On April 6th, Britain’s financial watchdog told that the firms/companies that render their services linked to cryptocurrency derivatives must first meet all relevant requisite and rules in the regulator’s handbook or otherwise face penalty on legal grounds.
The Financial Conduct Authority (FCA) does not currently regulate cryptocurrencies. But it was mentioned by the FCA that dealing or arranging transactions in, advising on or providing other services related to derivatives referencing cryptocurrencies or tokens issued through an initial coin offering (ICO), would first require authorization. This includes cryptocurrency futures, cryptocurrency contracts for differences (CFDs) and cryptocurrency options, it said.
Last September, FCA warned consumers that ICOs were high risk and speculative.
The G-20 summit in March called on national regulators to monitor the development of crypto-assets and their risks, but there was no action because of the lack of consensus.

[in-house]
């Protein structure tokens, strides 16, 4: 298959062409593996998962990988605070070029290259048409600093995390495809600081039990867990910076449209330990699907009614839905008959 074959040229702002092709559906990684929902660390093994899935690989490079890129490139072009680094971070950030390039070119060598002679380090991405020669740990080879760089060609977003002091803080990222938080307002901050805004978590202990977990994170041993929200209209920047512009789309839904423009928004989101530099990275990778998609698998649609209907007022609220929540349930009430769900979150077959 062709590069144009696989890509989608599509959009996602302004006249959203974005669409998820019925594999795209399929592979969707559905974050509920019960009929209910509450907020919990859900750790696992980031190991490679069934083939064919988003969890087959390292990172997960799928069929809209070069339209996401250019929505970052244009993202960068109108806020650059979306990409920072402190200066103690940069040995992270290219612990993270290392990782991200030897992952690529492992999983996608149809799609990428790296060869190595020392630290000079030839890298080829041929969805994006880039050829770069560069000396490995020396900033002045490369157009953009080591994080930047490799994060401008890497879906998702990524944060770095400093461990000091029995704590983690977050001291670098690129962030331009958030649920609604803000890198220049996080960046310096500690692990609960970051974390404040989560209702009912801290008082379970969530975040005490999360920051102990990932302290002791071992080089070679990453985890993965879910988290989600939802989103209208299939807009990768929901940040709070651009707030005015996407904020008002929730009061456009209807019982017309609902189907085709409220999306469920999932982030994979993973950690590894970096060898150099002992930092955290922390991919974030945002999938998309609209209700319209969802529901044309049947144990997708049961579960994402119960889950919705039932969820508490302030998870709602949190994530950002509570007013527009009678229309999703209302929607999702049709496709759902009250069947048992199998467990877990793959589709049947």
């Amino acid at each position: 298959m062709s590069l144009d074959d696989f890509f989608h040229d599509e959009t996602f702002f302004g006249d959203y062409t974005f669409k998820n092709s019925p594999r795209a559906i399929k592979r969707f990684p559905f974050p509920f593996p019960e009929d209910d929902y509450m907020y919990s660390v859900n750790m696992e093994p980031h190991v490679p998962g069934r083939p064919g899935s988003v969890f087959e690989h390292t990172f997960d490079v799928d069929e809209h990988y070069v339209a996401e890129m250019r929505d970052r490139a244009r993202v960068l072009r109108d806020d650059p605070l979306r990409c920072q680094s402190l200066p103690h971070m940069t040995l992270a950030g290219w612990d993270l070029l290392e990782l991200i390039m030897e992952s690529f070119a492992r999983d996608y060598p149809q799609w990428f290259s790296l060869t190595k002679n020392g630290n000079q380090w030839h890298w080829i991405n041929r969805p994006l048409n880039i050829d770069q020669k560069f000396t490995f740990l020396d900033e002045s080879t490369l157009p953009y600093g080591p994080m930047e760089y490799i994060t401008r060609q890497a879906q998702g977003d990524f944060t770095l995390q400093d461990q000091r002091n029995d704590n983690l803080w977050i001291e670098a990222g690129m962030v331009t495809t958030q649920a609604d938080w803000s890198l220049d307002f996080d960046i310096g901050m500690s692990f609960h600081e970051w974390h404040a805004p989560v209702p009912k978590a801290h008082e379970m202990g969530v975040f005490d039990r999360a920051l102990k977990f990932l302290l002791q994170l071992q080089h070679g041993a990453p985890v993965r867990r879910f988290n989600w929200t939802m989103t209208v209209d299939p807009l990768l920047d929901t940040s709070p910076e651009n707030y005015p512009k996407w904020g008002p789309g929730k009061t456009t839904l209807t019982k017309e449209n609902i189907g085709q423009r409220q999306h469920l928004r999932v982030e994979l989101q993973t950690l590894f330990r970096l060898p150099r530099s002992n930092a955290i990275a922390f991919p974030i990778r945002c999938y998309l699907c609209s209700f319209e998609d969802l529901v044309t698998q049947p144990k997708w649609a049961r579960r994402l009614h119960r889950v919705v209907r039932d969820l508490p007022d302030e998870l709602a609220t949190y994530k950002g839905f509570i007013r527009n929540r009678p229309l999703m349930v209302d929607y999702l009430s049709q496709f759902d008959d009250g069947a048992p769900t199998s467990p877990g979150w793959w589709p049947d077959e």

In its statement, the FCA said:
“If your firm is not authorised by the FCA and is offering products or services requiring authorisation it is a criminal offence. Authorised firms offering these products without the appropriate permission may be subject to enforcement action.”
Jake Green, regulation partner at law firm Ashurst, said:
“To some degree this (FCA statement) clears up a small degree of academic uncertainty. Regardless, it must be the correct decision and shouldn’t come as a shock to many.”
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